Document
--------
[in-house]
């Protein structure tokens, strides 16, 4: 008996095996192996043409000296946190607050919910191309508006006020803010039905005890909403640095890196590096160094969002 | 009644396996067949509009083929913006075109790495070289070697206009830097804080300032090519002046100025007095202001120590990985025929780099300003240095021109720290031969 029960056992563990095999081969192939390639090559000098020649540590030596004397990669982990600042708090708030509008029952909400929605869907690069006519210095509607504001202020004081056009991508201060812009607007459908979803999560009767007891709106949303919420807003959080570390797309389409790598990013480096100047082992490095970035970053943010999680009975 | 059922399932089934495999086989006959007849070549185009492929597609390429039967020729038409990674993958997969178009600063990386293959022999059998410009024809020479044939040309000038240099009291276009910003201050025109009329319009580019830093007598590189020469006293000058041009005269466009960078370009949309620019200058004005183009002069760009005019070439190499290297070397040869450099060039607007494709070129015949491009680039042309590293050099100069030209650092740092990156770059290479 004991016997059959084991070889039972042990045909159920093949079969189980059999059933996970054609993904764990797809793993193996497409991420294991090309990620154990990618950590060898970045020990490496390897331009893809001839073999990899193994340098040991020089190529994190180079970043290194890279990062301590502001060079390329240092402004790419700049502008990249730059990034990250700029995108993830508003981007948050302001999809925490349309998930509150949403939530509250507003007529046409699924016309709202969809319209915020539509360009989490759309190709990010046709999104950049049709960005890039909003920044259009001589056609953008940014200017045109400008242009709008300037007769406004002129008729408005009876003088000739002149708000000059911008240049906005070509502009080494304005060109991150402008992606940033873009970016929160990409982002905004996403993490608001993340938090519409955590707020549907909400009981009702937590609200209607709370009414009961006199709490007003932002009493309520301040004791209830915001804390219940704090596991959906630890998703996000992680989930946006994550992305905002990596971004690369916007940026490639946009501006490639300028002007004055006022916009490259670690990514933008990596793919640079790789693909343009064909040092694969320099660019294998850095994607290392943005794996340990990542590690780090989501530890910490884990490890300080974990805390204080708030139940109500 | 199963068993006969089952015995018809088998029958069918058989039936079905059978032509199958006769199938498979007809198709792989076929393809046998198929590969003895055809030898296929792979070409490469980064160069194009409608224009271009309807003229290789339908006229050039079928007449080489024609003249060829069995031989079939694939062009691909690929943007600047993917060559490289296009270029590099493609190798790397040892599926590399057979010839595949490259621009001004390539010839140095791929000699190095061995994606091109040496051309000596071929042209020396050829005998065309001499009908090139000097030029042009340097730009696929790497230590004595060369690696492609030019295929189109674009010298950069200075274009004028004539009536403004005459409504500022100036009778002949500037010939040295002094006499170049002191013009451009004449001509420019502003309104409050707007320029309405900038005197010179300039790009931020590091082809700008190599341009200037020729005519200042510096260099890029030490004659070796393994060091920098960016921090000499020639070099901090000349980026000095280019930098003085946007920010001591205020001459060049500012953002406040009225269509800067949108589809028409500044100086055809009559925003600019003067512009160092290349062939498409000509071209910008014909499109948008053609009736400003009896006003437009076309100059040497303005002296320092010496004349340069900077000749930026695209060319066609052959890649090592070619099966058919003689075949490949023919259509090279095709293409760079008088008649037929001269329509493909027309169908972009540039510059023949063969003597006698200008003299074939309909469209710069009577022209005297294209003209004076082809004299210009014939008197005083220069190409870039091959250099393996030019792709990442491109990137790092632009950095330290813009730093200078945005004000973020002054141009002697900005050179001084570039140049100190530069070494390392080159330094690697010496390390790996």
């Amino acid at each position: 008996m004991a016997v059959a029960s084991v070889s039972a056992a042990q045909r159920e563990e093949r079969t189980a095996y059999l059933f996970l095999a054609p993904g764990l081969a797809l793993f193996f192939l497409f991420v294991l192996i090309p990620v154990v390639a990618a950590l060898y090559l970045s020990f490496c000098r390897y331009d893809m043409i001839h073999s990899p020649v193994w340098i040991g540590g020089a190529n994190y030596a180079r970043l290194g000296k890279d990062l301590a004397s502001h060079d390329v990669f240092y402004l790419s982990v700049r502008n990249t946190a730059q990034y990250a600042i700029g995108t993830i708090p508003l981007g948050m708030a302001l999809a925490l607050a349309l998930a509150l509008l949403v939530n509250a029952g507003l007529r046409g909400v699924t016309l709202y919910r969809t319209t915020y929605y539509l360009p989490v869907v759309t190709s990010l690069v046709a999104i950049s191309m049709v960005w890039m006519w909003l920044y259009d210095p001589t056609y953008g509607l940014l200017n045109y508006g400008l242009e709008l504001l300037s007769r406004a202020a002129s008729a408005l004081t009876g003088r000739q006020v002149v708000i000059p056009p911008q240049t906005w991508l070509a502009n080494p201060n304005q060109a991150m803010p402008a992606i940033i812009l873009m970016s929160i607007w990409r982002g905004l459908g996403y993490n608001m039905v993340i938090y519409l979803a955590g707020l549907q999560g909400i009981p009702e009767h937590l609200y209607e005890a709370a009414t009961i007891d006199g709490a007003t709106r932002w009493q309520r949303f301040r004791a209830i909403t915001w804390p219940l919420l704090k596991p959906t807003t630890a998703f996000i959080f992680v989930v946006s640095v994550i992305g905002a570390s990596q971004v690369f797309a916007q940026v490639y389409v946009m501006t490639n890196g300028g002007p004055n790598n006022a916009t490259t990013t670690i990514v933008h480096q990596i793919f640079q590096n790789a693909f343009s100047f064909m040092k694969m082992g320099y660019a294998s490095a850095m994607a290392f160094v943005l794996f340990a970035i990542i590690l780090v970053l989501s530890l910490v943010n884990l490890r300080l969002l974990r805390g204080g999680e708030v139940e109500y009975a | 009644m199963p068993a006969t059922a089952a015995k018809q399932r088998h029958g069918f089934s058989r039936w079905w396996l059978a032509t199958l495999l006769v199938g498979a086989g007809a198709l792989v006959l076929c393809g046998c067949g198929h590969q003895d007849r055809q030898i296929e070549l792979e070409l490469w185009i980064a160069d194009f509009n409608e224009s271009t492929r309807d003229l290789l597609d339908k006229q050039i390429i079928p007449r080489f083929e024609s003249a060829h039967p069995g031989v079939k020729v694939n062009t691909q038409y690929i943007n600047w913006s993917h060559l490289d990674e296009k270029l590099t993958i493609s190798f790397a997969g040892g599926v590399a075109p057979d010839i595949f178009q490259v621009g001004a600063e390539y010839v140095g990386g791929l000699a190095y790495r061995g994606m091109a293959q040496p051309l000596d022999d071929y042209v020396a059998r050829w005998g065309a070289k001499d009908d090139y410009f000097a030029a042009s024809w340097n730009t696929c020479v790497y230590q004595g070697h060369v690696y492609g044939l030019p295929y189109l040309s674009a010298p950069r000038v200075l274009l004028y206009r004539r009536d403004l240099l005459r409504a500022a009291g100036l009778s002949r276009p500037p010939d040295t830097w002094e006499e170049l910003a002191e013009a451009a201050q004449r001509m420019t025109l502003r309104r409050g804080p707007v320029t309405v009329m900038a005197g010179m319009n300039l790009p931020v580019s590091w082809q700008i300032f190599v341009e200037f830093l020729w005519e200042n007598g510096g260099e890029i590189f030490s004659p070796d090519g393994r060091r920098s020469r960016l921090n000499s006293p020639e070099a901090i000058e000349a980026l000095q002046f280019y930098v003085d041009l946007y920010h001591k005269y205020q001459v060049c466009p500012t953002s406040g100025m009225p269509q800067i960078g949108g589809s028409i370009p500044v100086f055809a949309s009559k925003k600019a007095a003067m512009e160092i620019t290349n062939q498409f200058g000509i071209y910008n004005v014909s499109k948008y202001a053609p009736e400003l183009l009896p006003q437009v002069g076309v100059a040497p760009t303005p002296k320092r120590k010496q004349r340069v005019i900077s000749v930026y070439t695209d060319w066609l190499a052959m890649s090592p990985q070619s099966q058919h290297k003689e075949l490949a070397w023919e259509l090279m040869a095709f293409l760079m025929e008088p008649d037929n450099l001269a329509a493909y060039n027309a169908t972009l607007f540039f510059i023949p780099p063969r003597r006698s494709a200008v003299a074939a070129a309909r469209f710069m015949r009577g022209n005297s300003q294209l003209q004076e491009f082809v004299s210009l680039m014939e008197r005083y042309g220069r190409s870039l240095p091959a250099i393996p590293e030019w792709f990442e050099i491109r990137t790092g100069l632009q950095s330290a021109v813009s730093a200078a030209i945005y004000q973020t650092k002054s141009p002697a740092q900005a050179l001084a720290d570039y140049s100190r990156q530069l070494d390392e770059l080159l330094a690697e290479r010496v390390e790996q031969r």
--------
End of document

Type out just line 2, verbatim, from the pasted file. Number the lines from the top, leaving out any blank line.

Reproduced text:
């Protein structure tokens, strides 16, 4: 008996095996192996043409000296946190607050919910191309508006006020803010039905005890909403640095890196590096160094969002 | 009644396996067949509009083929913006075109790495070289070697206009830097804080300032090519002046100025007095202001120590990985025929780099300003240095021109720290031969 029960056992563990095999081969192939390639090559000098020649540590030596004397990669982990600042708090708030509008029952909400929605869907690069006519210095509607504001202020004081056009991508201060812009607007459908979803999560009767007891709106949303919420807003959080570390797309389409790598990013480096100047082992490095970035970053943010999680009975 | 059922399932089934495999086989006959007849070549185009492929597609390429039967020729038409990674993958997969178009600063990386293959022999059998410009024809020479044939040309000038240099009291276009910003201050025109009329319009580019830093007598590189020469006293000058041009005269466009960078370009949309620019200058004005183009002069760009005019070439190499290297070397040869450099060039607007494709070129015949491009680039042309590293050099100069030209650092740092990156770059290479 004991016997059959084991070889039972042990045909159920093949079969189980059999059933996970054609993904764990797809793993193996497409991420294991090309990620154990990618950590060898970045020990490496390897331009893809001839073999990899193994340098040991020089190529994190180079970043290194890279990062301590502001060079390329240092402004790419700049502008990249730059990034990250700029995108993830508003981007948050302001999809925490349309998930509150949403939530509250507003007529046409699924016309709202969809319209915020539509360009989490759309190709990010046709999104950049049709960005890039909003920044259009001589056609953008940014200017045109400008242009709008300037007769406004002129008729408005009876003088000739002149708000000059911008240049906005070509502009080494304005060109991150402008992606940033873009970016929160990409982002905004996403993490608001993340938090519409955590707020549907909400009981009702937590609200209607709370009414009961006199709490007003932002009493309520301040004791209830915001804390219940704090596991959906630890998703996000992680989930946006994550992305905002990596971004690369916007940026490639946009501006490639300028002007004055006022916009490259670690990514933008990596793919640079790789693909343009064909040092694969320099660019294998850095994607290392943005794996340990990542590690780090989501530890910490884990490890300080974990805390204080708030139940109500 | 199963068993006969089952015995018809088998029958069918058989039936079905059978032509199958006769199938498979007809198709792989076929393809046998198929590969003895055809030898296929792979070409490469980064160069194009409608224009271009309807003229290789339908006229050039079928007449080489024609003249060829069995031989079939694939062009691909690929943007600047993917060559490289296009270029590099493609190798790397040892599926590399057979010839595949490259621009001004390539010839140095791929000699190095061995994606091109040496051309000596071929042209020396050829005998065309001499009908090139000097030029042009340097730009696929790497230590004595060369690696492609030019295929189109674009010298950069200075274009004028004539009536403004005459409504500022100036009778002949500037010939040295002094006499170049002191013009451009004449001509420019502003309104409050707007320029309405900038005197010179300039790009931020590091082809700008190599341009200037020729005519200042510096260099890029030490004659070796393994060091920098960016921090000499020639070099901090000349980026000095280019930098003085946007920010001591205020001459060049500012953002406040009225269509800067949108589809028409500044100086055809009559925003600019003067512009160092290349062939498409000509071209910008014909499109948008053609009736400003009896006003437009076309100059040497303005002296320092010496004349340069900077000749930026695209060319066609052959890649090592070619099966058919003689075949490949023919259509090279095709293409760079008088008649037929001269329509493909027309169908972009540039510059023949063969003597006698200008003299074939309909469209710069009577022209005297294209003209004076082809004299210009014939008197005083220069190409870039091959250099393996030019792709990442491109990137790092632009950095330290813009730093200078945005004000973020002054141009002697900005050179001084570039140049100190530069070494390392080159330094690697010496390390790996």